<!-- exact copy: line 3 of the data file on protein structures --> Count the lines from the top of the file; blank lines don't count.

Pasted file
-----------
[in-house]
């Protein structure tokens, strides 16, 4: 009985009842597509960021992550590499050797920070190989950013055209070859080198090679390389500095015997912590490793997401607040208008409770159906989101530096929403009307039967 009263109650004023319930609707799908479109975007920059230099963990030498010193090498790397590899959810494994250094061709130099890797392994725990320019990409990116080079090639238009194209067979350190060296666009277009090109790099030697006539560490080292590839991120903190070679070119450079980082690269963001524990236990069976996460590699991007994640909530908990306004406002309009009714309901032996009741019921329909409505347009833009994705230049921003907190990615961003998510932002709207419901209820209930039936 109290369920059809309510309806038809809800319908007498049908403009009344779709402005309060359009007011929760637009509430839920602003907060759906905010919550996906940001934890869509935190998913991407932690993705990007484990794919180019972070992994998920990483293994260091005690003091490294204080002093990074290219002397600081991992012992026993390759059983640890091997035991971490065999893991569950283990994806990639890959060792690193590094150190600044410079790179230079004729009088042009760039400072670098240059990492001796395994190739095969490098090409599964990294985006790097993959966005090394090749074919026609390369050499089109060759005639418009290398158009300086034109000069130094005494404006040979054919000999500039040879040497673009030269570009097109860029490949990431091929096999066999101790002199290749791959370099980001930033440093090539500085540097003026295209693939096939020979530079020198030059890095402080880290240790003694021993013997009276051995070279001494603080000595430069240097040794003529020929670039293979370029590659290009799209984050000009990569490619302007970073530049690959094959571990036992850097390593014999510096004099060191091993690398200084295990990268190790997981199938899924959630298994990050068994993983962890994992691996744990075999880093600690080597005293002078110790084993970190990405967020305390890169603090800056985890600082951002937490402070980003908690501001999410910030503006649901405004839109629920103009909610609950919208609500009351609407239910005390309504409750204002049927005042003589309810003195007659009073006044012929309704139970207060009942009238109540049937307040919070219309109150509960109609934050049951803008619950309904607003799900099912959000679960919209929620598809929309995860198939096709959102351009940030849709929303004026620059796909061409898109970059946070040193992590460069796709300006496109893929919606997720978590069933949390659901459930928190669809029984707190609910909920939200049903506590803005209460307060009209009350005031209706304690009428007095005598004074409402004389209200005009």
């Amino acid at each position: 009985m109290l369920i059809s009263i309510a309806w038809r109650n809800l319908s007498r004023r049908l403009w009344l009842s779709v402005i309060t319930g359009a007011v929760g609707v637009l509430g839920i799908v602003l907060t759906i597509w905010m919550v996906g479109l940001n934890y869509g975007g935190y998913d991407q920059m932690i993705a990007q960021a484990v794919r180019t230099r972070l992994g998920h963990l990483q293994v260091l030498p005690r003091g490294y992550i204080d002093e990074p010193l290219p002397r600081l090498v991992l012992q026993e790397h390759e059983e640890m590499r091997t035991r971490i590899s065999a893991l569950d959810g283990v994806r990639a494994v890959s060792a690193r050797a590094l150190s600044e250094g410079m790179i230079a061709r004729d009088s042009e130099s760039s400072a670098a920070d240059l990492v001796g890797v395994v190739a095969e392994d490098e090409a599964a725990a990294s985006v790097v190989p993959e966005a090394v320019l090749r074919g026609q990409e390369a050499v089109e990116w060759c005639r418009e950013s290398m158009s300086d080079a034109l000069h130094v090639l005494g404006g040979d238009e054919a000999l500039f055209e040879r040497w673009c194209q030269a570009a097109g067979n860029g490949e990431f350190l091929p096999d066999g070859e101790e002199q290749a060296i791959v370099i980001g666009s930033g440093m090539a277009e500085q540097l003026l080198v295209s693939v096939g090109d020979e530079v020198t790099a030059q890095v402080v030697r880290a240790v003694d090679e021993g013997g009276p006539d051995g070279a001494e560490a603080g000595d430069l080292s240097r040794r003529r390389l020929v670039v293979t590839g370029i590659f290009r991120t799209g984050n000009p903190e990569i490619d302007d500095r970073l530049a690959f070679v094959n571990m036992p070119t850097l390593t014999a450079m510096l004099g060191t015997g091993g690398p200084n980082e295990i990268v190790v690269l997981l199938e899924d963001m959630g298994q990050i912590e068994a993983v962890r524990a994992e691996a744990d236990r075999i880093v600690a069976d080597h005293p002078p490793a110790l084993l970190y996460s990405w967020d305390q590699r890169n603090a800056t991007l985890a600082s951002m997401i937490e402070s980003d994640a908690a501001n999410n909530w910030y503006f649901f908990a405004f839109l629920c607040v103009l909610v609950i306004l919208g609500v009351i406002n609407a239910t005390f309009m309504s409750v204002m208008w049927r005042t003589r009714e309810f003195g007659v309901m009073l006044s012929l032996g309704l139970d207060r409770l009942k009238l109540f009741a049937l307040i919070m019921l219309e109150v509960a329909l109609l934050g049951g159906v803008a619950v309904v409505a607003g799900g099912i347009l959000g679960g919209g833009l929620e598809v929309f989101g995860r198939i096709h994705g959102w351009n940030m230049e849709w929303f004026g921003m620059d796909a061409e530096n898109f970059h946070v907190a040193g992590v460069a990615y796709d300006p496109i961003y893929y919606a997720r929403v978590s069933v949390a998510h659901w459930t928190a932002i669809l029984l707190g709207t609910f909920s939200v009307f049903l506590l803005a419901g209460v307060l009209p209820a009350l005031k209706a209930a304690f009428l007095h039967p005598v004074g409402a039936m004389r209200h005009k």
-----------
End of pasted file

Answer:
């Amino acid at each position: 009985m109290l369920i059809s009263i309510a309806w038809r109650n809800l319908s007498r004023r049908l403009w009344l009842s779709v402005i309060t319930g359009a007011v929760g609707v637009l509430g839920i799908v602003l907060t759906i597509w905010m919550v996906g479109l940001n934890y869509g975007g935190y998913d991407q920059m932690i993705a990007q960021a484990v794919r180019t230099r972070l992994g998920h963990l990483q293994v260091l030498p005690r003091g490294y992550i204080d002093e990074p010193l290219p002397r600081l090498v991992l012992q026993e790397h390759e059983e640890m590499r091997t035991r971490i590899s065999a893991l569950d959810g283990v994806r990639a494994v890959s060792a690193r050797a590094l150190s600044e250094g410079m790179i230079a061709r004729d009088s042009e130099s760039s400072a670098a920070d240059l990492v001796g890797v395994v190739a095969e392994d490098e090409a599964a725990a990294s985006v790097v190989p993959e966005a090394v320019l090749r074919g026609q990409e390369a050499v089109e990116w060759c005639r418009e950013s290398m158009s300086d080079a034109l000069h130094v090639l005494g404006g040979d238009e054919a000999l500039f055209e040879r040497w673009c194209q030269a570009a097109g067979n860029g490949e990431f350190l091929p096999d066999g070859e101790e002199q290749a060296i791959v370099i980001g666009s930033g440093m090539a277009e500085q540097l003026l080198v295209s693939v096939g090109d020979e530079v020198t790099a030059q890095v402080v030697r880290a240790v003694d090679e021993g013997g009276p006539d051995g070279a001494e560490a603080g000595d430069l080292s240097r040794r003529r390389l020929v670039v293979t590839g370029i590659f290009r991120t799209g984050n000009p903190e990569i490619d302007d500095r970073l530049a690959f070679v094959n571990m036992p070119t850097l390593t014999a450079m510096l004099g060191t015997g091993g690398p200084n980082e295990i990268v190790v690269l997981l199938e899924d963001m959630g298994q990050i912590e068994a993983v962890r524990a994992e691996a744990d236990r075999i880093v600690a069976d080597h005293p002078p490793a110790l084993l970190y996460s990405w967020d305390q590699r890169n603090a800056t991007l985890a600082s951002m997401i937490e402070s980003d994640a908690a501001n999410n909530w910030y503006f649901f908990a405004f839109l629920c607040v103009l909610v609950i306004l919208g609500v009351i406002n609407a239910t005390f309009m309504s409750v204002m208008w049927r005042t003589r009714e309810f003195g007659v309901m009073l006044s012929l032996g309704l139970d207060r409770l009942k009238l109540f009741a049937l307040i919070m019921l219309e109150v509960a329909l109609l934050g049951g159906v803008a619950v309904v409505a607003g799900g099912i347009l959000g679960g919209g833009l929620e598809v929309f989101g995860r198939i096709h994705g959102w351009n940030m230049e849709w929303f004026g921003m620059d796909a061409e530096n898109f970059h946070v907190a040193g992590v460069a990615y796709d300006p496109i961003y893929y919606a997720r929403v978590s069933v949390a998510h659901w459930t928190a932002i669809l029984l707190g709207t609910f909920s939200v009307f049903l506590l803005a419901g209460v307060l009209p209820a009350l005031k209706a209930a304690f009428l007095h039967p005598v004074g409402a039936m004389r209200h005009k």